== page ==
Advance voting on $95-million offer to Kettle & Stony Point held Tuesday
The federal government may be offering the return of Camp Ipperwash, but not to its rightful heirs, says one off-reserve band member with Kettle & Stony Point.
“These are the lands that our ancestors grew up on and fostered our culture and nurtured our families,” Lyndon George, a Hamilton resident and registered member with Chippewas of Kettle & Stony Point First Nation, said Tuesday.
“This agreement will not return that land to them,” he said.
The nearly 900-hectare former army camp lands are historical Stony Point territory, he said. But under that $95-million settlement offer on the table from Canada’s government, the Kettle & Stony Point band council would gain control over them.
The council “have been asked outright at community meetings if that’s going to also mean that the land is returned to the original (Stony Point) landowners, or the heirs or descendants,” George said.
“The answer is ‘no.’”
That’s not acceptable, he said.
George, 50, traces his ancestry to Stony Point and said he’s a cousin of Dudley George, killed by police during the Ipperwash Crisis of 1995.
“I was there serving the eviction notice to the Department of National Defence, telling them to ‘Get off our land; your lease is up; go on, get out of here,’” Lyndon George said.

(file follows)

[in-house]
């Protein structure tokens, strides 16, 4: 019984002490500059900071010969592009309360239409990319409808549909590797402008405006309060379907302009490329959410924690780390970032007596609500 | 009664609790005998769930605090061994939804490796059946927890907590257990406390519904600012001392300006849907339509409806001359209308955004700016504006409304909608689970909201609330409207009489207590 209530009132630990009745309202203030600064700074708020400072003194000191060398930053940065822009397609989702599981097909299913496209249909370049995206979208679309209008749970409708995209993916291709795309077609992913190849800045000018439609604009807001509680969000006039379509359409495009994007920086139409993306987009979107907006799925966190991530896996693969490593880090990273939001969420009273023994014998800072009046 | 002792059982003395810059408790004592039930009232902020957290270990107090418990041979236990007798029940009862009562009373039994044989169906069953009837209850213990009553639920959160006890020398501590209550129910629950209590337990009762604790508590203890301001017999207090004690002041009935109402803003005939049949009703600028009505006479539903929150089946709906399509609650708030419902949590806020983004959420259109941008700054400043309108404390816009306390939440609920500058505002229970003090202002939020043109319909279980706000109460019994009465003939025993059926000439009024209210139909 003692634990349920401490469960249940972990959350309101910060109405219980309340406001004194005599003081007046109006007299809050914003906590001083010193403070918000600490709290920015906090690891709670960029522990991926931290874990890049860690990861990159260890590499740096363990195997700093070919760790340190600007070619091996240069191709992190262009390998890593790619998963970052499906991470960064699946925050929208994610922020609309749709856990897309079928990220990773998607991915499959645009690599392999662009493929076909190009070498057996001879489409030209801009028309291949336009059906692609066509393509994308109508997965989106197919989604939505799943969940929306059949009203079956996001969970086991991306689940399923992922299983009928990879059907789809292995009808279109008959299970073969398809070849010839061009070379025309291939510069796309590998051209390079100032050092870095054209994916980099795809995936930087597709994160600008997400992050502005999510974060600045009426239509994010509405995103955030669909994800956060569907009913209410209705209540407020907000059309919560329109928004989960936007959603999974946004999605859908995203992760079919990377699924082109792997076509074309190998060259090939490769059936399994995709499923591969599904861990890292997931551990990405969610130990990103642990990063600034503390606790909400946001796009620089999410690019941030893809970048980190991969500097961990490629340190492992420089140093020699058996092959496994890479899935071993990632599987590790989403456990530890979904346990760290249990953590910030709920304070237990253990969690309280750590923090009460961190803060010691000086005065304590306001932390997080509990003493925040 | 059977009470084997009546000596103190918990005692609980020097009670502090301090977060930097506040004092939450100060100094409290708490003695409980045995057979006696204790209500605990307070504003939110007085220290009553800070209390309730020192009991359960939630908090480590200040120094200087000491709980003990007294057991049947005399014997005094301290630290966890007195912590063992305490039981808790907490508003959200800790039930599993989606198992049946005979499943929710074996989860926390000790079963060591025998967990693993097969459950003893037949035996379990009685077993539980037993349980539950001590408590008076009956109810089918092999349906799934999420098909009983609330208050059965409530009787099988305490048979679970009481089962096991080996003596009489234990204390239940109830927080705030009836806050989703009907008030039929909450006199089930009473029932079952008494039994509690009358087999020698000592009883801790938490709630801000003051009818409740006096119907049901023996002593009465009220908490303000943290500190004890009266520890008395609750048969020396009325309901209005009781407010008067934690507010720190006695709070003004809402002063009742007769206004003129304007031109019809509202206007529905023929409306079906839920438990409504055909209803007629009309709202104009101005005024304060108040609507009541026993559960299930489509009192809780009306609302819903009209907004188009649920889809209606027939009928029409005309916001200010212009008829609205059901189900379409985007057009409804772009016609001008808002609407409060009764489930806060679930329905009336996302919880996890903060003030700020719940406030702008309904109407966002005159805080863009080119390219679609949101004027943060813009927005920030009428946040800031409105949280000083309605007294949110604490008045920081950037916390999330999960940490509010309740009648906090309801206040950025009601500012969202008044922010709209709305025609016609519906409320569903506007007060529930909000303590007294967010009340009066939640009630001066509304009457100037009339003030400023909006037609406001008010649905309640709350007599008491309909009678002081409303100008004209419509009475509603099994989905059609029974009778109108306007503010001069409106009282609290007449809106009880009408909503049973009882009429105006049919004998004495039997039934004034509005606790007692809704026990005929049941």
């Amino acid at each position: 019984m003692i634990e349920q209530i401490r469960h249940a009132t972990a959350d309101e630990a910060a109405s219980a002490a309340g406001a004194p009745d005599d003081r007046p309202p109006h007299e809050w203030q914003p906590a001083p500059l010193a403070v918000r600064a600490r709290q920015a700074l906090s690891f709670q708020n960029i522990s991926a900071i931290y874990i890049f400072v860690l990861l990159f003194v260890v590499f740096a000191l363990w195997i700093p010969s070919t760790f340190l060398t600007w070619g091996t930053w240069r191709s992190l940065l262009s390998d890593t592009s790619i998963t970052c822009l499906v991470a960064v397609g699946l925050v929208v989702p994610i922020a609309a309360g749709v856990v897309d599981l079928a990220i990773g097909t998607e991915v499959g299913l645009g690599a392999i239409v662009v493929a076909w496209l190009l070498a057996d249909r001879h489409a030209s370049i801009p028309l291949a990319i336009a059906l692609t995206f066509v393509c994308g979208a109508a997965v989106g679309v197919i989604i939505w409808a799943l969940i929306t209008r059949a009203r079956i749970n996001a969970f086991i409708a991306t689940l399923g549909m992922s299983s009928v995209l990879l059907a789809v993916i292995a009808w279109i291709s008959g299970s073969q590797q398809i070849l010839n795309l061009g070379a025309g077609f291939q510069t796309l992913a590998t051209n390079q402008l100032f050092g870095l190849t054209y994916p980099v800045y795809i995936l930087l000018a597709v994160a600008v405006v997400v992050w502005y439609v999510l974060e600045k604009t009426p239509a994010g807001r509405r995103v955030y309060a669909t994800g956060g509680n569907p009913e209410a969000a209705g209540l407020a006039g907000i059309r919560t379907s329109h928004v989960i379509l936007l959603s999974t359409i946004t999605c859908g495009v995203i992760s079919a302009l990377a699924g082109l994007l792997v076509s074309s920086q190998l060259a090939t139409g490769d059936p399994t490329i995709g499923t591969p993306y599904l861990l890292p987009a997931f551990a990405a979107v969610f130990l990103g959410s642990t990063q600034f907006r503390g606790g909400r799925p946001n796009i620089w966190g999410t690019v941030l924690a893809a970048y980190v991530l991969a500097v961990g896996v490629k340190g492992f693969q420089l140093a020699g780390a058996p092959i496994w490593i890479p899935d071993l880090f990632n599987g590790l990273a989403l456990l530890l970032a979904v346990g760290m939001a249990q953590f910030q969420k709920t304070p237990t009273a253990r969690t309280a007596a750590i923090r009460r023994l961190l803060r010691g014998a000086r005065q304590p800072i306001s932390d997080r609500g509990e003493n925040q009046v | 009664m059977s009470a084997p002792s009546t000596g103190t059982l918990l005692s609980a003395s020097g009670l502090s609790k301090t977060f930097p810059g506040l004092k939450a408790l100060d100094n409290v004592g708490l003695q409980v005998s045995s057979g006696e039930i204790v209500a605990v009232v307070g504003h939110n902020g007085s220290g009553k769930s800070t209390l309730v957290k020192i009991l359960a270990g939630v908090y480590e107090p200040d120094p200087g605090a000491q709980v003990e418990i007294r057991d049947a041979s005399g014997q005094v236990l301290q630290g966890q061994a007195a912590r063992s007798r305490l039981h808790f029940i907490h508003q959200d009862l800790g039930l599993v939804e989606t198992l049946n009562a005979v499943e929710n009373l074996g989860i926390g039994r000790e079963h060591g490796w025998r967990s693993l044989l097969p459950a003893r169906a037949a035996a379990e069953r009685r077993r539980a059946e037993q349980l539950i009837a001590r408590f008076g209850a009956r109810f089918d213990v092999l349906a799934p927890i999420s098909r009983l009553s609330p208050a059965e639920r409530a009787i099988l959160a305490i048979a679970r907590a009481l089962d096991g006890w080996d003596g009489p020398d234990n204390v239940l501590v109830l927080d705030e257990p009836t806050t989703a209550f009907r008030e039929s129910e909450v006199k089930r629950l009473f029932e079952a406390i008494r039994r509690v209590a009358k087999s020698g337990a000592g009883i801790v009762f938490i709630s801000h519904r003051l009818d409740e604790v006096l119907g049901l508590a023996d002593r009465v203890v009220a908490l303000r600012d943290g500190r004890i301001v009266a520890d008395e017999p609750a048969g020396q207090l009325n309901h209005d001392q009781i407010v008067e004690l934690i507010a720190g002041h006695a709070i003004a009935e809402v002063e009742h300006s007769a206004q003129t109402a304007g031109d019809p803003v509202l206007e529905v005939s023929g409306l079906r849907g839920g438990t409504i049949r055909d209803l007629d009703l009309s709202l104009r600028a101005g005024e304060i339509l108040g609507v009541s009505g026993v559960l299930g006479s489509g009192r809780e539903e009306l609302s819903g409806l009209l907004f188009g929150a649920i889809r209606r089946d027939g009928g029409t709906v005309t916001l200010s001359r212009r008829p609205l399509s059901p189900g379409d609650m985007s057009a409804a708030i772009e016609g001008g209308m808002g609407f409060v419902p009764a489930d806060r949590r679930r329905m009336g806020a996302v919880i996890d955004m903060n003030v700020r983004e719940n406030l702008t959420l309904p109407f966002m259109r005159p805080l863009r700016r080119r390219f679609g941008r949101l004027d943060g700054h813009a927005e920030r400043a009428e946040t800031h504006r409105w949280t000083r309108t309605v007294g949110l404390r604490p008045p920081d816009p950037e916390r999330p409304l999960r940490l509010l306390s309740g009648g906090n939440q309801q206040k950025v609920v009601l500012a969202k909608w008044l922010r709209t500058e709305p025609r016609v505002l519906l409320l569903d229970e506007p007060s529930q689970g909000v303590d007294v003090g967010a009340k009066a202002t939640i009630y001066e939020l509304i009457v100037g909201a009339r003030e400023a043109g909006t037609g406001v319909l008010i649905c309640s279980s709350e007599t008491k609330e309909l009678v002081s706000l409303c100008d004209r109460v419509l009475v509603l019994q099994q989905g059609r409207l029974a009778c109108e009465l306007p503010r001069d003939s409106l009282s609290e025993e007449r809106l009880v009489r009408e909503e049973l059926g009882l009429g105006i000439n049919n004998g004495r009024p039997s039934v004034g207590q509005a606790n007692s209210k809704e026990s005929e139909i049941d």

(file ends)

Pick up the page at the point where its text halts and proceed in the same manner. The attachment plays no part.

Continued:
Those actions and the occupation of Ipperwash Provincial Park — during which Dudley George was killed — were always about having the land returned, not the money, he said.
“And that is not going to happen,” Lyndon George said. “That is the biggest and foremost problem with this settlement agreement.”
It’s why he plans to vote against the proposed agreement, he said.
And it appears he’s not the only one.
Other first nation members have also been critical of the offer, saying they’re not sure that accepting it will settle divisiveness within the Kettle & Stony Point community, The Observer recently reported.
Earlier this month, a group of people, identified as from the Stony Point First Nation, erected a large sign reading “River Aux Sable Territorial Lands” on a provincially-owned parking lot near Ipperwash beach.
George, meanwhile, also criticized the first nation band for failing to get several members their roughly 100-page voting primers prior to advance ballot-casting Tuesday, and for holding community consultation meetings — in London, Sarnia and on the reserve, he said — without any online option for members across the United States and Canada to participate.
That means people like himself can’t easily get clarity on the offer on which they’re voting, he said, noting many live in poverty and can’t easily travel.
“That’s a big problem,” he said.
Voting day is Sept. 18 and advance polls were held Tuesday, band communications officer Suzanne Bressette said. She declined further comment on behalf of the band chief and council.
Under the proposed agreement, the bulk of the money would be earmarked for community development projects like a potential three-storey hotel and conference centre on Lakeshore Road, Kettle and Stony Point Coun. Marshall George — another cousin of Lyndon’s and Dudley’s — said last week.
Marshall George also said most in the community are supportive of the proposed deal.
About $20 million is expected to be split amongst original residents of Stony Point land, their ancestors, and eligible band members.
There are 2,418 eligible voters with the Chippewas of Kettle & Stony Point, Lyndon George said, including 1,094 living off reserve.